The 2020 Edelman Trust Barometer shows that many people no longer think that working hard will give them a more fulfilling life.
It is the new normal nowadays to get frustrated with the working world. Once, there was a glimpse of passion in working people, which drove them to give 110% at work. But now, the narrative seems to change. Growing up and realizing that the majority of the advice we received as kids about 'how to be successful' is a massive letdown. 'Just work hard at whatever you do', is probably the most gaslighting statement you can ever hear. Because, in reality, there is nothing that will get you out of working hard. When you put in a lot of effort at something and it doesn't get appreciated, everything you achieve is taken for granted. Eventually, you become exhausted and live a shorter life with no benefits if you only work hard for yourself.
Moreover, a growing sense of inequality has been looming over the workforce for quite some time now, which has caused people to question the very concept of capitalism and its social institutions. According to ABC, the 2020 Edelman Trust Barometer, which is in its 20th year, many people no longer think that working hard will give them a more fulfilling life. Despite robust economic growth, the majority of respondents don't believe that they will be better off in the next five years. This revelation contradicts the popular belief that economic growth is driven by the trust when it clearly isn't. Not anymore, at least. "We are living in a trust paradox," said Richard Edelman, CEO of Edelman.
Around 56% of the surveyed population agreed that capitalism, as it exists today, does more harm than good. Workers around the world are concerned about losing their jobs as a result of the global recession, the gig economy, cheaper foreign competition, and lack of training. As a result, the masses are slowly losing the respect they once had for their country. Rough two-thirds of people believe that technology is advancing at a concerning rate. Australia witnessed one of the largest declines in trust in technology. There is also a widening "trust chasm" between elites and the general public, which is a reflection of income inequality. "We now observe an Alice in Wonderland moment of elite buoyancy and mass despair," he said.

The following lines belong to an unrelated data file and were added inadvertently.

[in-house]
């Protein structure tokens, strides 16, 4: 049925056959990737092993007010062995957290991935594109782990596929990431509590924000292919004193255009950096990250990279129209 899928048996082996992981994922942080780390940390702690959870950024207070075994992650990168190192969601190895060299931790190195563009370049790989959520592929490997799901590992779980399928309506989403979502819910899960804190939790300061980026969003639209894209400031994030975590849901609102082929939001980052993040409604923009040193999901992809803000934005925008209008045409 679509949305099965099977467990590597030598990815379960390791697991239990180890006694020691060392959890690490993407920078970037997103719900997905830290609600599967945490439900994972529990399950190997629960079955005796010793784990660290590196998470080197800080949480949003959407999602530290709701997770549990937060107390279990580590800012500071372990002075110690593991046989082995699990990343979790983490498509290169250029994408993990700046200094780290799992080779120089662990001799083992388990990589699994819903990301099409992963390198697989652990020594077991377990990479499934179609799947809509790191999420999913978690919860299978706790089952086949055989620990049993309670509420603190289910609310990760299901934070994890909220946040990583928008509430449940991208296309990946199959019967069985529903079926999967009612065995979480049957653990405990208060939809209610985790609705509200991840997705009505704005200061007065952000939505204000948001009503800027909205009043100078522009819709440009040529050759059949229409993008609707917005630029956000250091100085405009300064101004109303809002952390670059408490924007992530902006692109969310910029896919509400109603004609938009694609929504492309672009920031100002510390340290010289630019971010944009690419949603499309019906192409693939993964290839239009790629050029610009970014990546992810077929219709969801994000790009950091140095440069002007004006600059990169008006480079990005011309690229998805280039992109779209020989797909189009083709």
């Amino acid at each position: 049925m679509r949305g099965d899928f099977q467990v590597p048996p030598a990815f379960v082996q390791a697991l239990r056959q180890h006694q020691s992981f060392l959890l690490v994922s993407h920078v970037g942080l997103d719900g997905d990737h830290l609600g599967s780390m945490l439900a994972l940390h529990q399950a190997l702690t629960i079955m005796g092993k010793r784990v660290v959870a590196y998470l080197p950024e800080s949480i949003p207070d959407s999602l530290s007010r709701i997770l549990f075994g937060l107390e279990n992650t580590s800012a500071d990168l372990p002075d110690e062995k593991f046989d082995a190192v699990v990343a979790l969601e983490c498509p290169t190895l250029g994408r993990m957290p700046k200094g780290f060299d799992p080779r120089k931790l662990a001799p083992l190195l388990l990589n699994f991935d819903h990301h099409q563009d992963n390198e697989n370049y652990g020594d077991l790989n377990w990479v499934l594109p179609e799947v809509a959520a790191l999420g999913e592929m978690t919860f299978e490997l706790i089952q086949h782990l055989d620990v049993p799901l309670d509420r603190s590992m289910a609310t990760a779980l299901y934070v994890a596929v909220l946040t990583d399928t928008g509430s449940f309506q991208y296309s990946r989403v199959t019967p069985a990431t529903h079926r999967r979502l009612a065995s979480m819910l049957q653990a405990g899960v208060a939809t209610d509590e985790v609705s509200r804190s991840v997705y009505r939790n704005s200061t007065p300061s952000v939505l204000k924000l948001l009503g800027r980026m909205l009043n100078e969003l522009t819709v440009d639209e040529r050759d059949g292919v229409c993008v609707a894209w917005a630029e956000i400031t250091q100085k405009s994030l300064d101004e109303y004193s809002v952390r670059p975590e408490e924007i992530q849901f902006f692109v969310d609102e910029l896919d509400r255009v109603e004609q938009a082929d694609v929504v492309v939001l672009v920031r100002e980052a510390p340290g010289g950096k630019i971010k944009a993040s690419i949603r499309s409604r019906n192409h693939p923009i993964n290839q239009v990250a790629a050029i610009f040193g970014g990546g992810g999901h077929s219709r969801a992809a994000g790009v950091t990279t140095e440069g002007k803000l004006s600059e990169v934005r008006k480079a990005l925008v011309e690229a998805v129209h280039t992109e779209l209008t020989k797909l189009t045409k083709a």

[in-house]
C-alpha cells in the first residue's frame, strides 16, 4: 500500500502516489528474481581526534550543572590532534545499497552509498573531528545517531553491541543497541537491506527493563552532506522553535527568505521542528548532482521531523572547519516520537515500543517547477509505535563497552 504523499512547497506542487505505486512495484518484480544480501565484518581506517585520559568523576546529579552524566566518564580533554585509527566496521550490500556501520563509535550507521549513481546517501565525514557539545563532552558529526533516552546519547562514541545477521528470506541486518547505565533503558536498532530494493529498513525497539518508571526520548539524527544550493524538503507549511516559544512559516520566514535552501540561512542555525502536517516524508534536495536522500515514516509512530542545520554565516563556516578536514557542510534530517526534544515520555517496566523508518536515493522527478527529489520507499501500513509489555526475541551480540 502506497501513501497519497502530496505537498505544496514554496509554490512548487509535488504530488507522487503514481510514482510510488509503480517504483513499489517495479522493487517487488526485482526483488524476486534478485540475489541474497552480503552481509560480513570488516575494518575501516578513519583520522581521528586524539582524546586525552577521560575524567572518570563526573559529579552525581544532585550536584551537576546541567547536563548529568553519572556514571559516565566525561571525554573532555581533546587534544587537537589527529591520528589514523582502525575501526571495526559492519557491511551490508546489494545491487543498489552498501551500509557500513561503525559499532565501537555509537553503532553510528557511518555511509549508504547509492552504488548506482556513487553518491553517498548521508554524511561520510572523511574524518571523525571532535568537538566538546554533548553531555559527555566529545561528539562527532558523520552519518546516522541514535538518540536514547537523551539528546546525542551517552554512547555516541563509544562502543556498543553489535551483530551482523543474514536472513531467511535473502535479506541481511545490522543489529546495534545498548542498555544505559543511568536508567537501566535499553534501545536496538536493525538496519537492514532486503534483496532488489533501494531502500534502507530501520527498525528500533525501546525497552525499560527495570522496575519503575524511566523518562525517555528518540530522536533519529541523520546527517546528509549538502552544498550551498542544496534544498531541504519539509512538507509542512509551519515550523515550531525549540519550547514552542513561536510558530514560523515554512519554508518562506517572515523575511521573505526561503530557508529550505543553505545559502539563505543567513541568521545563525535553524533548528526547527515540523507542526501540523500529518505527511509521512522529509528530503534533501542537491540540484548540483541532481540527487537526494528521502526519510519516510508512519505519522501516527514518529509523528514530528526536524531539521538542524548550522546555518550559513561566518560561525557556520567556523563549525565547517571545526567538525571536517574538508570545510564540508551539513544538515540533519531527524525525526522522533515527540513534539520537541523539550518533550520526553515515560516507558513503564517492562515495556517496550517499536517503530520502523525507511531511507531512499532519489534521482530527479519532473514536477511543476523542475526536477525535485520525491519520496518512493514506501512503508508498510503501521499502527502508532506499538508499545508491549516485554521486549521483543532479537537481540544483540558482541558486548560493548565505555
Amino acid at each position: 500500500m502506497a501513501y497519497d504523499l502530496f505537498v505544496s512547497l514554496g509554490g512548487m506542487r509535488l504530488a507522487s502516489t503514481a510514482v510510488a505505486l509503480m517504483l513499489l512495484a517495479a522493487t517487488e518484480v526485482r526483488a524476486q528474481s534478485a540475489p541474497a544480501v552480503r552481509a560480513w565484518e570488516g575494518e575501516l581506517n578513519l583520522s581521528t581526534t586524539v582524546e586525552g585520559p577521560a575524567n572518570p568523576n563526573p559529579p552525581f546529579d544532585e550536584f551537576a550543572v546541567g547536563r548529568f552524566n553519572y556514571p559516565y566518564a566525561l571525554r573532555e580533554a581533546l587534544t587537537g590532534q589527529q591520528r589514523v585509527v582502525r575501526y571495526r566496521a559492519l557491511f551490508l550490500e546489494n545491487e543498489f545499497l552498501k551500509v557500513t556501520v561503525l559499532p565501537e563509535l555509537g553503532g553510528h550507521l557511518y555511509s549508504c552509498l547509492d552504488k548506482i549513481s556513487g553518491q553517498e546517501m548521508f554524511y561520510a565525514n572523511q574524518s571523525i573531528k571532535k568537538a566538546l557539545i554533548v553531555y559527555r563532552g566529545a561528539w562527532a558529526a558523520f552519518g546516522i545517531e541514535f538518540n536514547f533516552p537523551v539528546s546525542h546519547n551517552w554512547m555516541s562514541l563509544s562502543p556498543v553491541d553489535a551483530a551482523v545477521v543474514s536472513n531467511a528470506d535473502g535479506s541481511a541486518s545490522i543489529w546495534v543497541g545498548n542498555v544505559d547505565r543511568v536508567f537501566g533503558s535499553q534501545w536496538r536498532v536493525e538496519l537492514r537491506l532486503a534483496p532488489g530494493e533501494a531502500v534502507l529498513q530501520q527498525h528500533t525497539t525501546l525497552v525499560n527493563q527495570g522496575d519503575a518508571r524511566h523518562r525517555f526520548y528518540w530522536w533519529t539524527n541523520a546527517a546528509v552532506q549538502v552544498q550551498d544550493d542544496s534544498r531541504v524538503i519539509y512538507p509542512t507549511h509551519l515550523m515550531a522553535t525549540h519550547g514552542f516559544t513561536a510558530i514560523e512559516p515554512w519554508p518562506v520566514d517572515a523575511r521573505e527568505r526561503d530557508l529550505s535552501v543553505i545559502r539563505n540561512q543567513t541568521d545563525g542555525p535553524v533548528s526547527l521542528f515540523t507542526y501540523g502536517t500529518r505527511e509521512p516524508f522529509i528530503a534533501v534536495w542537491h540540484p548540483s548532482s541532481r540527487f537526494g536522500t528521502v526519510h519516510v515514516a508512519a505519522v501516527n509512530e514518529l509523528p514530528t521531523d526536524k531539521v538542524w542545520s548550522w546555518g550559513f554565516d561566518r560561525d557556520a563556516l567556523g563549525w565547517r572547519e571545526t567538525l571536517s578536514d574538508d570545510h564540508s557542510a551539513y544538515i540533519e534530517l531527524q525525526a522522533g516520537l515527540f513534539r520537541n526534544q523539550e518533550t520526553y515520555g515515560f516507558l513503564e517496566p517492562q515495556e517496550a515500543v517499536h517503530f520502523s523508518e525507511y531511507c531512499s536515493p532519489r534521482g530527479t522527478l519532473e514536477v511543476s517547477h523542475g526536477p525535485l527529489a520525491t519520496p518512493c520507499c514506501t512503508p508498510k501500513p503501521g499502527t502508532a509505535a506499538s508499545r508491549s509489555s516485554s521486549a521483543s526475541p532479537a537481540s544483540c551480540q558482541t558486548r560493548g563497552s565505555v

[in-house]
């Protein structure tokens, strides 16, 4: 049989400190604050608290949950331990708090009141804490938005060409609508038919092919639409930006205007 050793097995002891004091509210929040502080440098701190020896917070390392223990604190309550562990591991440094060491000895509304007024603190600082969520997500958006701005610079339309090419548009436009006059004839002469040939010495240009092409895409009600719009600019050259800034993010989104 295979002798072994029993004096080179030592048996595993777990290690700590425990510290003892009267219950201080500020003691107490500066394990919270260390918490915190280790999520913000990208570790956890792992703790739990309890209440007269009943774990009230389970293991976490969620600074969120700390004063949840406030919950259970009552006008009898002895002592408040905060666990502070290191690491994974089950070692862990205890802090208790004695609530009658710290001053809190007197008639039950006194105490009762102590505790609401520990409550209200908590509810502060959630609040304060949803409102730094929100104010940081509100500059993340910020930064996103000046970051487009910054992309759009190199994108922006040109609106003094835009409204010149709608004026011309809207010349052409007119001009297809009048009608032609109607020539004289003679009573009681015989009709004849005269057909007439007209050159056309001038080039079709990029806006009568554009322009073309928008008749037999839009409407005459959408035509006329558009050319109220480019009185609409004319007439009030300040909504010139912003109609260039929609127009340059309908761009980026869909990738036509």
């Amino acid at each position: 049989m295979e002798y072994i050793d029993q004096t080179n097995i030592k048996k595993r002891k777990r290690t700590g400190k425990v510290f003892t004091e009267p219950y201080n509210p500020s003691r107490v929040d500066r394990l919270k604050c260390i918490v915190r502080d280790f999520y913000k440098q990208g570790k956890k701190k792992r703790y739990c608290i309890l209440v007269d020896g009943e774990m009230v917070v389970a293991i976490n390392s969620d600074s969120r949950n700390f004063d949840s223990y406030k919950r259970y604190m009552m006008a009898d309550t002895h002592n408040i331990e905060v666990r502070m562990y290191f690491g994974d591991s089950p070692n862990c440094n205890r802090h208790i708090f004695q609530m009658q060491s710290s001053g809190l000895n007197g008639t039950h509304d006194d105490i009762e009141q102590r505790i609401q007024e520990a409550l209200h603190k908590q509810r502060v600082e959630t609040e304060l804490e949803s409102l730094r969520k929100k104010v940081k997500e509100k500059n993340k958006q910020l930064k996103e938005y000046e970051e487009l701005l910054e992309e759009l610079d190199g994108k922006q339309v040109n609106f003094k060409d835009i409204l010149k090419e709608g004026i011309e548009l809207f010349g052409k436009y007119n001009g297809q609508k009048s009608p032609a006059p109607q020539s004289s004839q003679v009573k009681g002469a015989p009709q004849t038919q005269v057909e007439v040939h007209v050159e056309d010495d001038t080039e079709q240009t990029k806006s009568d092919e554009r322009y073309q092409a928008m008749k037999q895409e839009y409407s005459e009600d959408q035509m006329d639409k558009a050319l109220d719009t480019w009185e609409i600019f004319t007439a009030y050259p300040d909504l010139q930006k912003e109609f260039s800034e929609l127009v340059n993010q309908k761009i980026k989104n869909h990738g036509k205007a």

The highly reputed Edelman Trust Barometer, published every January, shows that Business comes across as the only trusted pillar of society.— DS (@XPunkDS) January 23, 2023
A massive 89% of respondents expect CEOs to take more of a stand on the treatment of employees, 80% on discrimination. (1/2)
Following the 2008 recession, the Economic Policy Institute published a report demonstrating a tendency toward rising incomes of the top earners. The Institute reports that in 43 states and Washington D.C, between 2009 and 2015, the earnings of the top 1% increased quicker than the incomes of the remaining 99%. As per Investopedia, this pattern is associated with a variety of factors, such as salary stagnation for wage-earning Americans, tax breaks for the richest Americans, the loss of manufacturing employment and an upsurge in the stock market that increased the worth of corporate executives and hedge funds managers. "The informed public - wealthier, more educated, and frequent consumers of news - remain far more trusting of every institution than the mass population."
Following the recession, many companies and businesses are heavily investing in hiring people who possess specialized skills in the fields of healthcare and engineering. This has severely pushed down regular wage works into a deeper level of competition. "There are now a record eight markets showing all-time-high gaps between the two audiences - an alarming trust inequality." You won't benefit financially from devoting all your time and effort to the work if you get a fixed income or hourly wage like the majority of individuals do. Your supervisors may be happy that you're doing everything on time, but you're not going to get any raise from putting in extra hours of work. Therefore, you should work smart, not hard.